HOTEL LORD BYRON
If you like Art Déco, you will love the Hotel Lord Byron. Quietly located in the exclusive Parioli residential district of Rome, near the park of the Villa Borghese, this immaculate 1930s villa houses the collection of its owner, Amedeo Ottaviani. Mr Ottaviani is a gentleman of impeccable taste. The hotel is therefore full of the most delightful pieces, including important paintings by Maurice Paul Joron and Nicholas Grange Taylor. Mirrored walls reflect images of superb sideboards and chairs and, of course, all the details of the building – the door furniture, the doors themselves, the window frames, and so on – are a joy to behold for anyone with a scintilla of aesthetic sensibility. To stay in one of the Lord Byron’s 32 rooms reinforces the sense of Rome as a city of art.
My billet was on the fourth floor. Room 404 is a ‘Deluxe Double’. (You will need to look at the hotel website for the prices for specific dates, but think of 400€ and up.) Even before I went in, I was impressed, for the door to the corridor was made of exotic, lacquered wood. Inside was a small hallway with three sliding doors: one to the walk-in wardrobe, one to the bathroom and one to the bedroom.
The last was a modestly sized chamber – I thought about 14 feet by 9 feet – with brown damask on the walls and red carpet on the floor. Its most arresting feature was the mirrored corner over the dressing table – in the Art Déco style, naturally. I liked, too, the occasional tables in light wood, with glass windows for seeing the contents of their drawers. With the electrical blind up, I could go through the French window to a small balcony overlooking the neighbourhood.
In the bathroom was much grey-veined marble, one wash basin, a loo, a bidet, a decent bath tub with a shower above it, plenty of very large white bath towels and a pair of scales. The toiletries were by Lorenzo Villoresi.
At this point I should mention the level of service at the Lord Byron. It is high, and reflects well upon the charming resident manageress, Melita Mavrak. I was helped repeatedly by the Second Concierge, Andrea di Sipio, a fellow full of smiles and useful facts.
The hotel’s restaurant is called Il Sapori (the tastes) del Lord Byron. Its Chef is Roberto Antonelli, who uses fine ingredients to create appealing dishes of Italian food. I settled myself in an armchair of blue velvet, next to a fireplace of white marble, and rested my polished brogues on a carpet of black and gold stripes. On my table was a single, fat candle and good glassware by Vega. The lighting was a little bright for me, but the chandelier was quickly turned down at my request, and I settled back for a civilized dinner in a civilized environment.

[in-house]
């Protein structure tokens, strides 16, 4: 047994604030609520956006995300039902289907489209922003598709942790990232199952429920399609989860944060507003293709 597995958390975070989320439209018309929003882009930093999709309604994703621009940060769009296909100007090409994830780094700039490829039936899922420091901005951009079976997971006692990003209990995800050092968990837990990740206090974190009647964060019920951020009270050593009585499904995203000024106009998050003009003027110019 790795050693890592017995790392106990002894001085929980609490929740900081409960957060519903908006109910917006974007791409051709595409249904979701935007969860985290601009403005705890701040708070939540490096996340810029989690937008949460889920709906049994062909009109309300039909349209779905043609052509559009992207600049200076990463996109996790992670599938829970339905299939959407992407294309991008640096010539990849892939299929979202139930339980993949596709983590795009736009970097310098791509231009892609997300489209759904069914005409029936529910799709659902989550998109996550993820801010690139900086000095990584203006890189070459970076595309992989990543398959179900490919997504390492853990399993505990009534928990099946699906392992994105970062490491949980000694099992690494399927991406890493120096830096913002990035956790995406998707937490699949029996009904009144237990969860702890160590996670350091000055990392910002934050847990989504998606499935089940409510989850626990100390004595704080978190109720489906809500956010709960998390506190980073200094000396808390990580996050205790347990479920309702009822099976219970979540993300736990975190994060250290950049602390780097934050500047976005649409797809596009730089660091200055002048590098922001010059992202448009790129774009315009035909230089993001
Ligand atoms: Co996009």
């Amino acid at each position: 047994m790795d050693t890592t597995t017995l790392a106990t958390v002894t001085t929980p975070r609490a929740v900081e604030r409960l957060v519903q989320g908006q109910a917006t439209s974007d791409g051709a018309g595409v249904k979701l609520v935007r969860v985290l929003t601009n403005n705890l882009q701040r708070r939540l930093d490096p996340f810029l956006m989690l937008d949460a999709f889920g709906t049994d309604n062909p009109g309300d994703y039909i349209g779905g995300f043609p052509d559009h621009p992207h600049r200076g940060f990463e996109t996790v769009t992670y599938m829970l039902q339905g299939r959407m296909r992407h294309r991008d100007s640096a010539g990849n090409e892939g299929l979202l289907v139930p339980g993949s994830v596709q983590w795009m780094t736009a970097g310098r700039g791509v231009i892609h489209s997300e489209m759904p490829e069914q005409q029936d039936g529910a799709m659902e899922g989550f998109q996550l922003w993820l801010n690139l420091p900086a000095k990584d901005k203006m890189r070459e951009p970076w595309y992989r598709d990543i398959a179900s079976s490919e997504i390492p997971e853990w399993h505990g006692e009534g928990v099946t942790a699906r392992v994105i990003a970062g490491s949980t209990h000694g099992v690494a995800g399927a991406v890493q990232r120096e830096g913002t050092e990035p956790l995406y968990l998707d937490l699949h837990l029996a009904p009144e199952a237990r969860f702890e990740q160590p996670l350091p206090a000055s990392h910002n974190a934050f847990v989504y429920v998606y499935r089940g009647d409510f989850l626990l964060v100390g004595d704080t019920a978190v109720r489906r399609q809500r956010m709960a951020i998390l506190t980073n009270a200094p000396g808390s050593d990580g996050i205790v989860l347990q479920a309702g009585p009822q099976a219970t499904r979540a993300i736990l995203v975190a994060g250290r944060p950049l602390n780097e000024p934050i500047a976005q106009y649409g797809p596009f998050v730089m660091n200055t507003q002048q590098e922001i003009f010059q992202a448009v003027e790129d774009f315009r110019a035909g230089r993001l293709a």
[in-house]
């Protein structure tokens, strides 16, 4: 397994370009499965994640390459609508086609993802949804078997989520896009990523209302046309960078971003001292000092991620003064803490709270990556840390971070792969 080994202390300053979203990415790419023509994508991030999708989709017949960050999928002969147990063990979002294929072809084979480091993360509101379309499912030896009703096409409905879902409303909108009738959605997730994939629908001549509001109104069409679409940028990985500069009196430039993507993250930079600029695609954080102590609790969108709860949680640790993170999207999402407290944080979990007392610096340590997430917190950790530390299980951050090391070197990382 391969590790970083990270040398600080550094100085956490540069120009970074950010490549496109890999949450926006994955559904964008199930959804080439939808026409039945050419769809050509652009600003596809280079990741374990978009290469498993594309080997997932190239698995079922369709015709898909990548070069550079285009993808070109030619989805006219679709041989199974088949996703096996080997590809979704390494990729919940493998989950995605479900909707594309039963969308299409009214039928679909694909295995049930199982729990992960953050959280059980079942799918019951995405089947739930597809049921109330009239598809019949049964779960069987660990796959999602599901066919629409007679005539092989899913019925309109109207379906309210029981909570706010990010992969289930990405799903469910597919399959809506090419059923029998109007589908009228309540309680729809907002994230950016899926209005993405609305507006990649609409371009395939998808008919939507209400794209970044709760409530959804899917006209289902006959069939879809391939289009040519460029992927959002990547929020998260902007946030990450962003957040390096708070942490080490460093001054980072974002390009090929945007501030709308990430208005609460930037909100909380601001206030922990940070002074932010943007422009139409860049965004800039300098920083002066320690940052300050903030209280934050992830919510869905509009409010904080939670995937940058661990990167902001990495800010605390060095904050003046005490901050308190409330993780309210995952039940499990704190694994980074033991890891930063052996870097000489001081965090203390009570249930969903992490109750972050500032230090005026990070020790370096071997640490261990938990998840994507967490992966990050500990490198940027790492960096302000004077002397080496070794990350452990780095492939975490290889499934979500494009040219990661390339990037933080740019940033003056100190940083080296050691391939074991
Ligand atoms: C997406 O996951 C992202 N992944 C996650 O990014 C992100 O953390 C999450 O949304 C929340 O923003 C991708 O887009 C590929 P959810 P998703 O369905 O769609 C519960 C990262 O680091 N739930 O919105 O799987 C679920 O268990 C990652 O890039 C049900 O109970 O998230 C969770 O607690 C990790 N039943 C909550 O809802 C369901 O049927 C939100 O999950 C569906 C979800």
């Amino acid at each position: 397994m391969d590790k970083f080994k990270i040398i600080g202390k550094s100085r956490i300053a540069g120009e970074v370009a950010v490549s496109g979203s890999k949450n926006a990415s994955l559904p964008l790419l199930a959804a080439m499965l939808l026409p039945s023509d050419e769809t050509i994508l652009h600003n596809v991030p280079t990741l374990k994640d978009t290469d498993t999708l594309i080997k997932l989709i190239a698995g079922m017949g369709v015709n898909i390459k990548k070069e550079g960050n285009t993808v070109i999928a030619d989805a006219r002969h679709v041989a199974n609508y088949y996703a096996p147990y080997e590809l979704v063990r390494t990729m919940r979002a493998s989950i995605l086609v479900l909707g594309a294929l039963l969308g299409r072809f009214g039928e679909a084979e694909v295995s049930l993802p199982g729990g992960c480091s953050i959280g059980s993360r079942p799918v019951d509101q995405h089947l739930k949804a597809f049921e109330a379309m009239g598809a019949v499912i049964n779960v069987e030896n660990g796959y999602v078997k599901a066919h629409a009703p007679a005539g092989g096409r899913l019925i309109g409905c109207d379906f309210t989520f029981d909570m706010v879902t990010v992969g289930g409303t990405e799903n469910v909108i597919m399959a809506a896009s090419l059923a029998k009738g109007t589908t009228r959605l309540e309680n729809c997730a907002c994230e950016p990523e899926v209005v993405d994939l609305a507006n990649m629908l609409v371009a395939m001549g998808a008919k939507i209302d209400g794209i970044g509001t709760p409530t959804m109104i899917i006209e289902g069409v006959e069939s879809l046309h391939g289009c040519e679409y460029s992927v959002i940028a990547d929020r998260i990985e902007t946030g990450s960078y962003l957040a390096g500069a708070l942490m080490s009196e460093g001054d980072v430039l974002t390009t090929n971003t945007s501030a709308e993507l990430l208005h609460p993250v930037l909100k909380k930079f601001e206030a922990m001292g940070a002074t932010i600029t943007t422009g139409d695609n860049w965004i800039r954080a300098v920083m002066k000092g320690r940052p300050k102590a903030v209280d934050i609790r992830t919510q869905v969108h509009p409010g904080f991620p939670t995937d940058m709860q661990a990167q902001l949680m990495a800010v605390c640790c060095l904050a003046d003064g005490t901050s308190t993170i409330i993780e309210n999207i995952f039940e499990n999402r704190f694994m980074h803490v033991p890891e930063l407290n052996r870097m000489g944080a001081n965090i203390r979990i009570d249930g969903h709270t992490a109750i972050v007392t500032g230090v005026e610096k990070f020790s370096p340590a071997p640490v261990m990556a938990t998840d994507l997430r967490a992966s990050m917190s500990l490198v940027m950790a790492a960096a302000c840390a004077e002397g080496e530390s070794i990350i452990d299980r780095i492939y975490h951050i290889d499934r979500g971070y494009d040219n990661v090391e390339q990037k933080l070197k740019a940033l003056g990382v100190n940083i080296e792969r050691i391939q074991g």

A four course set menu is available for 50€, but I chose to go for four courses from the carte (for which you should allow around 75€). I began with marinated shrimps with an orange and fennel salad – a straightforward dish, with a good balance of tastes and textures. The spelt rigatoncini with red wine and provolone sauce which followed came in a lovely basket made of parmesan. My meat course was easily the highlight of the meal. This chateaubriand, carved by the table, was the finest beef, full of magnificent flavour, and it came, as I had suggested, with onion rings. I love onion rings, don’t you? I ended my dinner with a rich cheesecake with figs – which appeared, to my surprise, in a cocktail glass.
The wine list comprises one hundred bottles and nine magnums. Most (apart from the champagnes), as you would expect, are Italian. Prices are quite friendly and run from 25€ for a white from the Trentino to 850€ for a magnum of 1982 Tignanello. Other offerings to catch my eye were: 2009 Planeta chardonnay (60€), 2007 Sassicaia (300€), 2006 Solaia (320€) and Cristal 2004 (300€). I must thank Sommelier Nicola Grieco for recommending a lovely 2007 Chianti Classico Riserva, which possessed a highly perfumed nose and a thrilling depth of ripe damsons (Marchese Antinori). This was exactly the right wine for the beef and was just 55€ - an indication that one does not need to spend a fortune here to drink very well indeed.
This dinner was a good meal in elegant surroundings. And my breakfasts were also consumed in a stylish room, on the lower floor of the hotel. Again, there were splendid oil paintings and pieces of fine furniture all around, as I tucked into Corn Flakes, plates of ham and cheese and bowls of fresh fruit salad.
If you like your luxury in the manner of Art Déco and you are looking in Rome for a small hotel with a big heart, you will not do better than the Lord Byron.